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Bird of the Quarter: The Hoatzin

If you paddle down the Amazon River through the rainforests of South America, an intense… stench might waft by your canoe. Don’t jump to conclusions, because it might not be industrial pollution, dumped waste, or decomposing living material. It’s probably the smell of the hoatzin welcoming you to the jungle.

The hoatzin is also known as the skunk bird or the stink bird. This is with good reason, because this bizarre ornithological curiosity reeks like manure, and it’s no wonder: it has a very similar diet to cows. This unusual diet is one of hoatzin’s curious features that have puzzled biologists since the 18th Century, making it a species unlike any other on earth!

Hoatzin in tree image

The Unique Diet of the Hoatzin

Bird species have a variety of diets. Many of them are omnivorous, meaning they eat a mix of plants and animals; some feed on live meat, others on dead; hummingbirds feed on nectar, flamingos filter their food like baleen whales, and gulls steal food from other birds (and unsuspecting beachgoers). But no bird eats like the hoatzin, who are more like elephants in their grazing habits than the pheasants they appear to be.

Hoatzins are folivores, meaning they eat leaves, and they’ve evolved a special gullet to digest them properly. Stripping local bushes and trees of their greenery, hoatzins ferment the leaves in a pouch called a crop, and this allows the birds to digest the starchy leaves properly. While the bacteria in the crop helps the hoatzin get the nutrients it needs, it also gives the bird a horrendous smell, similar to the leavings of cattle, which has the added bonus of protecting it from human consumption.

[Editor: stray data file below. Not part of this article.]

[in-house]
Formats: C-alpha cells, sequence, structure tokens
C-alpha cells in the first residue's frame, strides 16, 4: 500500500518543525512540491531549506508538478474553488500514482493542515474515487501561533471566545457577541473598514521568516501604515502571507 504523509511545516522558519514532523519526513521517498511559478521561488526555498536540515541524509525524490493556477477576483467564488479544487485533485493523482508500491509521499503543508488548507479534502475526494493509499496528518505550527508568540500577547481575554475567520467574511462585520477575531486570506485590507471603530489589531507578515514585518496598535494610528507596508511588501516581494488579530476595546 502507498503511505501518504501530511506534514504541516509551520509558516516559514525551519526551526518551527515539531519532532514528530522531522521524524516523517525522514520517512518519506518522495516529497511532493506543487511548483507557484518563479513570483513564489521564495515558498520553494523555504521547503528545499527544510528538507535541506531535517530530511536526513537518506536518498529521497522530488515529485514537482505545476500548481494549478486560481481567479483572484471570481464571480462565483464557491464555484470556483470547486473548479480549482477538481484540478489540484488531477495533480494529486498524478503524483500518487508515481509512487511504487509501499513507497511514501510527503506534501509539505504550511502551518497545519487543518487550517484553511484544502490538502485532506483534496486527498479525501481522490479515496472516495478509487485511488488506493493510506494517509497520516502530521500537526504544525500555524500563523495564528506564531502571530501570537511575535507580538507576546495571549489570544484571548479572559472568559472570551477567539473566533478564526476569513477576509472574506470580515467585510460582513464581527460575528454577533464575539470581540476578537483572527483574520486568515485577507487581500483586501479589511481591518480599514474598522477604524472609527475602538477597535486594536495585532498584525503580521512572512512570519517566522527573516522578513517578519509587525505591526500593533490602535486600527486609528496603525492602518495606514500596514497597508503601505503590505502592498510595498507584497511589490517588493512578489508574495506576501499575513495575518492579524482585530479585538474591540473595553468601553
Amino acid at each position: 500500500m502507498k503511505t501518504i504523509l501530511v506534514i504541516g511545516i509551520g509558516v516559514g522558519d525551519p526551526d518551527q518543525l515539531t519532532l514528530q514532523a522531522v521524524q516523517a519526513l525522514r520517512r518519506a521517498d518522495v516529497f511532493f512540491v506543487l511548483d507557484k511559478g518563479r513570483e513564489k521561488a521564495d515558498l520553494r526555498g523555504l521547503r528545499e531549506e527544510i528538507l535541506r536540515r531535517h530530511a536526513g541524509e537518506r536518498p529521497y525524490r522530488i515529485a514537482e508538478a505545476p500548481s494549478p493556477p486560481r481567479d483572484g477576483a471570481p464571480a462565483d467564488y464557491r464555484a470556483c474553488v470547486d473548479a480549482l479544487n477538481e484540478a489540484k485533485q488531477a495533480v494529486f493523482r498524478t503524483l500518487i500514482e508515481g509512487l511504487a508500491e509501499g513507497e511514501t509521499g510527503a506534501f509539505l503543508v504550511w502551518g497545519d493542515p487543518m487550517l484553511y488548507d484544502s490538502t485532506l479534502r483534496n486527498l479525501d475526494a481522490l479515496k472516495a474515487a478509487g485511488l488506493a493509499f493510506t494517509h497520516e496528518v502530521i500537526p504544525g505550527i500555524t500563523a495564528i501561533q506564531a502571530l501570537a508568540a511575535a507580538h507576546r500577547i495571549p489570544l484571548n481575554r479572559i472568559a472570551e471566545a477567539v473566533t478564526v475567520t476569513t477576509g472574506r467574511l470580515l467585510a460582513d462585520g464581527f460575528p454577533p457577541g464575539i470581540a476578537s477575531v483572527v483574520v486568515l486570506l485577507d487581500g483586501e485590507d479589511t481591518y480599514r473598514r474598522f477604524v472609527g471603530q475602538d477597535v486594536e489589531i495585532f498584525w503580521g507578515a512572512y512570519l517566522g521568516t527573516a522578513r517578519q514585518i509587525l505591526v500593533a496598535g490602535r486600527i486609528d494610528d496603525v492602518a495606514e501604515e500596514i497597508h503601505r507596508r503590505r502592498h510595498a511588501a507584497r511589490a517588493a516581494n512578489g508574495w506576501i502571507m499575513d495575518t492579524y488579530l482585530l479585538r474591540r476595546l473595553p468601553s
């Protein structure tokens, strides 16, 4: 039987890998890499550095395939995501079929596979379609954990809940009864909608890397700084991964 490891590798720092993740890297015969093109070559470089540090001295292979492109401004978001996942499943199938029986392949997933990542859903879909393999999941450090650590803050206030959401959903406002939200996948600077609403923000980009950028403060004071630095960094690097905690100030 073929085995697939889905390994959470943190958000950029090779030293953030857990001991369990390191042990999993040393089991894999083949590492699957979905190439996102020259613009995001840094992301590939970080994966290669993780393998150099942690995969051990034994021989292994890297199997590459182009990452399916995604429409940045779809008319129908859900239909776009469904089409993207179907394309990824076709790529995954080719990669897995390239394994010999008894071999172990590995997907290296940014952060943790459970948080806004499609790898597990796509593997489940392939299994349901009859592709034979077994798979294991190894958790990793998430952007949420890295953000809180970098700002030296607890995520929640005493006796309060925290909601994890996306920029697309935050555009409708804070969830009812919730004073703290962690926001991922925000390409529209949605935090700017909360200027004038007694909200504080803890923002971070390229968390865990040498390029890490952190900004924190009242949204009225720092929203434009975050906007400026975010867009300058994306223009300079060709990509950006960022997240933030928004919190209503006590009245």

Two hoatzins together image

What’s So Bizarre About the Hoatzin?

Other than their strange diet, the hoatzin has a strange appearance that looks cobbled together from brighter, more consistent-looking birds. Covered in orange and brown feathers, with  blue crest and red eyes, it looks like a pheasant with a crown like a Mohawk, and it gives off an array of groans, grunts, and hoarse croaks. But look closer, and you’ll see a bird that has befuddled ornithologists for centuries.

At first, the hoatzin was classified in the same group as waterfowl; later, it was shuffled to the cuckoo family, despite having three front toes and one on the back (cuckoos have two-and-two). A recent, definitive genetic study told us that all of this classification was a waste of time: the hoatzin is the last remaining bird in its species, a type that branched off from the rest of the avian world 64 million years ago, shortly after the extinction event that killed off the dinosaurs.

The leaf-based diet isn’t the only hint that the hoatzin is one-of-a-kind. The chicks are born with two claws on the ends of their wings, claws they end up losing as they mature. They hatch in nests over water, meaning they have to learn how to swim fairly quickly! It’s the final member of the genus Opisthocomus, and as such has no extended family. As a species, it has this in common with Homo sapiens – us – and if it goes, the genus goes with it. Unfortunately, this living historical oddity is becoming more and more threatened by the actions of H. Sapiens, mostly via the trash we throw away.

The hoatzin is a unique animal, one that, though not presently endangered, we should take time to appreciate. Deforestation and poorly-planned eco-tourism have expanded our ecological footprint into the widespread home of the hoatzin. Nowhere on earth is immune to our impacts, and plastic pollution has encroached on the hoatzin nesting areas along the Amazon River, as it has on every aquatic environment. Some 30 tons of trash is removed daily from the Amazon in the river’s biggest city, Manaus, showing how radical the problem has become. To save one genus, ours will have to step up and change its habits. We have not evolved to use plastic, meaning our species can reduce its plastic consumption a lot easier than the hoatzin can stop eating leaves!

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